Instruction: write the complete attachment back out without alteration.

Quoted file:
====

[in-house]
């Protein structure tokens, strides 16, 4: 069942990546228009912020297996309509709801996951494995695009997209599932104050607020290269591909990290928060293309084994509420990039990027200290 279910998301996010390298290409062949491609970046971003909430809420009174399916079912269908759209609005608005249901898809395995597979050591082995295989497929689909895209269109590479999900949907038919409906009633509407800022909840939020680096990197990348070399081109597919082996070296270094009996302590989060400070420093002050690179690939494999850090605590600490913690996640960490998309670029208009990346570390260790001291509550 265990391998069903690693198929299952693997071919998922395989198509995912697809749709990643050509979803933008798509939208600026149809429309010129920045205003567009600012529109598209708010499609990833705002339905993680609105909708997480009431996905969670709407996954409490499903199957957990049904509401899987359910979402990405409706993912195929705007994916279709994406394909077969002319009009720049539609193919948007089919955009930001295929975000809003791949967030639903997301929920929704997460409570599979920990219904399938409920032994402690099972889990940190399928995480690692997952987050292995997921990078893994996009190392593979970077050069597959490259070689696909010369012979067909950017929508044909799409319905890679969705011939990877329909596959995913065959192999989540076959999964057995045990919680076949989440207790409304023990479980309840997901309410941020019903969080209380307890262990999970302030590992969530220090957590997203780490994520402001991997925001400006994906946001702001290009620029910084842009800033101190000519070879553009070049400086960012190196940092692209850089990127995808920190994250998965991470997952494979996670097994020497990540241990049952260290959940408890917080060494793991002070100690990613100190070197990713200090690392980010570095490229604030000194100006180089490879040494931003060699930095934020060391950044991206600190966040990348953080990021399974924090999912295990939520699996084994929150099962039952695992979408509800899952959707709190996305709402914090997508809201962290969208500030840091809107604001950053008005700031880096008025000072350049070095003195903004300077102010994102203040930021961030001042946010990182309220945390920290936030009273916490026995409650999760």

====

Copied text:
[in-house]
């Protein structure tokens, strides 16, 4: 069942990546228009912020297996309509709801996951494995695009997209599932104050607020290269591909990290928060293309084994509420990039990027200290 279910998301996010390298290409062949491609970046971003909430809420009174399916079912269908759209609005608005249901898809395995597979050591082995295989497929689909895209269109590479999900949907038919409906009633509407800022909840939020680096990197990348070399081109597919082996070296270094009996302590989060400070420093002050690179690939494999850090605590600490913690996640960490998309670029208009990346570390260790001291509550 265990391998069903690693198929299952693997071919998922395989198509995912697809749709990643050509979803933008798509939208600026149809429309010129920045205003567009600012529109598209708010499609990833705002339905993680609105909708997480009431996905969670709407996954409490499903199957957990049904509401899987359910979402990405409706993912195929705007994916279709994406394909077969002319009009720049539609193919948007089919955009930001295929975000809003791949967030639903997301929920929704997460409570599979920990219904399938409920032994402690099972889990940190399928995480690692997952987050292995997921990078893994996009190392593979970077050069597959490259070689696909010369012979067909950017929508044909799409319905890679969705011939990877329909596959995913065959192999989540076959999964057995045990919680076949989440207790409304023990479980309840997901309410941020019903969080209380307890262990999970302030590992969530220090957590997203780490994520402001991997925001400006994906946001702001290009620029910084842009800033101190000519070879553009070049400086960012190196940092692209850089990127995808920190994250998965991470997952494979996670097994020497990540241990049952260290959940408890917080060494793991002070100690990613100190070197990713200090690392980010570095490229604030000194100006180089490879040494931003060699930095934020060391950044991206600190966040990348953080990021399974924090999912295990939520699996084994929150099962039952695992979408509800899952959707709190996305709402914090997508809201962290969208500030840091809107604001950053008005700031880096008025000072350049070095003195903004300077102010994102203040930021961030001042946010990182309220945390920290936030009273916490026995409650999760």